Step 3: Set Up Two-Factor Authentication
Two-Factor Authentication (2FA) is the equivalent of a bulletproof vest against account hacks. Once you enable 2FA, anyone that wants to log in to your account will need a one-time password (OTP). If you set up delivery by text message, criminals can’t get in without your phone.
Pro Tip: How many logins do you have? 200? 300? 400? It’s impossible to memorize so many usernames and strong passwords (and dangerous to write them down). Instead, consider using a password manager. There are excellent free and subscription options available.
Step 4: Set Up Push Login Notifications
If 2FA is a bulletproof vest, push login notifications are the sounds of the bullets bouncing off your perv-proof camera. Once alerts are enabled, you should get a message whenever someone logs in, or tries to log in, to your account. That way, even if worse comes to worst and a criminal hijacks your cameras, you can take them offline until you’ve got the situation under control.
Step 5: Update Your Software and Firmware Regularly
No security company can say with absolute certainty that their products are hack-proof. But the best of the best are on the lookout 24/7 for potential vulnerabilities, and send patches out quickly over the air (OTA) when they detect one. With OTA updates, your cameras update automatically as soon as the patch goes live. The same goes for the software embedded in your hardware, aka your firmware. Which brings us to our final tip.
Step 6: Use Quality Home Security Cameras
Every digital hygiene measure we’ve discussed hinges on one important assumption: that you’ve invested in reliable, vetted, quality home security equipment. Knockoff cameras may be cheap, but their software is likely full of backdoors and not regularly patched, leaving you and your family vulnerable to dime-a-dozen hackers.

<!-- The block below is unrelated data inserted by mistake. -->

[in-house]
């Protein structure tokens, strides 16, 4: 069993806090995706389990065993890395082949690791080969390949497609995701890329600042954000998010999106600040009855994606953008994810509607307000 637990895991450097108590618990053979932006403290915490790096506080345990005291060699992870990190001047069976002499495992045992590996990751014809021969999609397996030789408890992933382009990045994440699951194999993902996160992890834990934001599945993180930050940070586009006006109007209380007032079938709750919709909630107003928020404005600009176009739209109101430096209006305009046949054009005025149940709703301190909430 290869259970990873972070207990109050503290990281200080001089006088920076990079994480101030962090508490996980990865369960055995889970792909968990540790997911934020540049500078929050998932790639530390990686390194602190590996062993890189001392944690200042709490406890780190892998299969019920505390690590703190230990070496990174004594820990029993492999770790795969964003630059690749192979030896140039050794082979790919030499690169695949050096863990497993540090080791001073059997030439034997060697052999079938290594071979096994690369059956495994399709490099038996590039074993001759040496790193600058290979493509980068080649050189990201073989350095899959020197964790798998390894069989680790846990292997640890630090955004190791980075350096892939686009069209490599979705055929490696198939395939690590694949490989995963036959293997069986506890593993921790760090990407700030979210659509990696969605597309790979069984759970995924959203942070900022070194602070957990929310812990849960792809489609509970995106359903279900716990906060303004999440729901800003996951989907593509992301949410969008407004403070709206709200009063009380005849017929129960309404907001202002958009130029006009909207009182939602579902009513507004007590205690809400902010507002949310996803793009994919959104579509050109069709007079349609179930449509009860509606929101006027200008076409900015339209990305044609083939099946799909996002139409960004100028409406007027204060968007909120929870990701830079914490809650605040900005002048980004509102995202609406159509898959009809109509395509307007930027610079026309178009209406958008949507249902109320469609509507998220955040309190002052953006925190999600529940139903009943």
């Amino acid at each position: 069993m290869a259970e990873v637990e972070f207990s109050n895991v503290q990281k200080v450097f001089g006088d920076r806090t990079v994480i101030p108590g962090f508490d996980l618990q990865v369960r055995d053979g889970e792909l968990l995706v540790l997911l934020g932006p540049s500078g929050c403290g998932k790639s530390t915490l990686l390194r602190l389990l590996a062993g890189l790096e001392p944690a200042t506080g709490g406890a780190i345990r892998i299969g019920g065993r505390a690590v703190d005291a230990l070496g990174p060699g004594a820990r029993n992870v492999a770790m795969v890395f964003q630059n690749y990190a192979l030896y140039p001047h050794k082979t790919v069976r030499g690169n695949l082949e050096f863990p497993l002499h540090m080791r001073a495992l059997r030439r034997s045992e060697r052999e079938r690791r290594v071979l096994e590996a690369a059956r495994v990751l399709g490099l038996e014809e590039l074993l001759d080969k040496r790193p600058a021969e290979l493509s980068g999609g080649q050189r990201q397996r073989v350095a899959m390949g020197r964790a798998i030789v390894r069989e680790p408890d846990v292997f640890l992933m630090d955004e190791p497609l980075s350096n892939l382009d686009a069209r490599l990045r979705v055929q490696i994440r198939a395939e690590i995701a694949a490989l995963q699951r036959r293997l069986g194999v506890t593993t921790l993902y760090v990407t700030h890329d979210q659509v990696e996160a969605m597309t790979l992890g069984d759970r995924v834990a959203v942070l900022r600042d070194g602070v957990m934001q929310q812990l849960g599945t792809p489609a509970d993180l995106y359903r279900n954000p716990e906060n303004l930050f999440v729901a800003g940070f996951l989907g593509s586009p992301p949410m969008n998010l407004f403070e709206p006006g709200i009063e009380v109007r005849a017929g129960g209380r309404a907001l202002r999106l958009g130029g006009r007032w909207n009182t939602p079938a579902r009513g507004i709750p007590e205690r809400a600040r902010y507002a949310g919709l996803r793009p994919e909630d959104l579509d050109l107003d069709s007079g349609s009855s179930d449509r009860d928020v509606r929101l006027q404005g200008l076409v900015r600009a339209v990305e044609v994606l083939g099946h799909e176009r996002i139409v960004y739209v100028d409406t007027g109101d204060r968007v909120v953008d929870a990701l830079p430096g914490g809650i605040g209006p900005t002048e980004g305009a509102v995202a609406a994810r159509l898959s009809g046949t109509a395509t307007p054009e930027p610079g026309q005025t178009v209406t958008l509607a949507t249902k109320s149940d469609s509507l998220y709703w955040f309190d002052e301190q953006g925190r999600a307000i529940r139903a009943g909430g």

Did You Know? According to a 2019 Google study, 59 percent of people use their birthdays for passwords and more than half use the same password for multiple accounts.3
How Do I Know if My Security Camera Has Been Hacked?
You may have heard that it’s virtually impossible to detect a compromised home security camera. That’s not really true. Here are a few telltale signs that you’ve got company:
- Your camera is following you around the room. This sounds like a horror movie scenario, but it does happen, and it probably means a creep is controlling your camera from his mother’s basement.
- You open up your router settings and find a device connected to your network that you don’t recognize. That’s either a generic gadget you forgot about, or a bona fide lurker.
- You notice there’s a drain on your internet speeds that you can’t attribute to throttling or to rush hour traffic. The more devices on your network, the less bandwidth to go around. But honestly, it’s pretty unlikely that you’ll uncover a hacker this way — unless they’ve invited their crew to join in the fun, which happened a few years ago in the infamous Ring camera hacks.4
- Your camera is sluggish. A laggy camera could mean that someone’s siphoning off its processing power to do something else, like mine cryptocurrency. This is a lot better than finding out a sociopath is surveilling your bedroom, but it’s still an uninvited parasite you need to remove from your camera pronto.
- Your camera is making weird noises (or really any noise at all). Your camera should be silent unless you’re using two-way audio. If you hear background noise, static, or any kind of clicking or beeping, it may be because a pervert has glommed onto your audio feed.
- Your camera is blinking. LED functionality varies from provider to provider. For SimpliSafe cameras, for example, a blinking blue LED means someone’s recording or watching a live feed. For the Google Nest cam, you’ll see a pulsing green light when someone’s watching. Bottom line? If you see an LED light doing anything when no one in your family is watching that feed, you could have a visitor.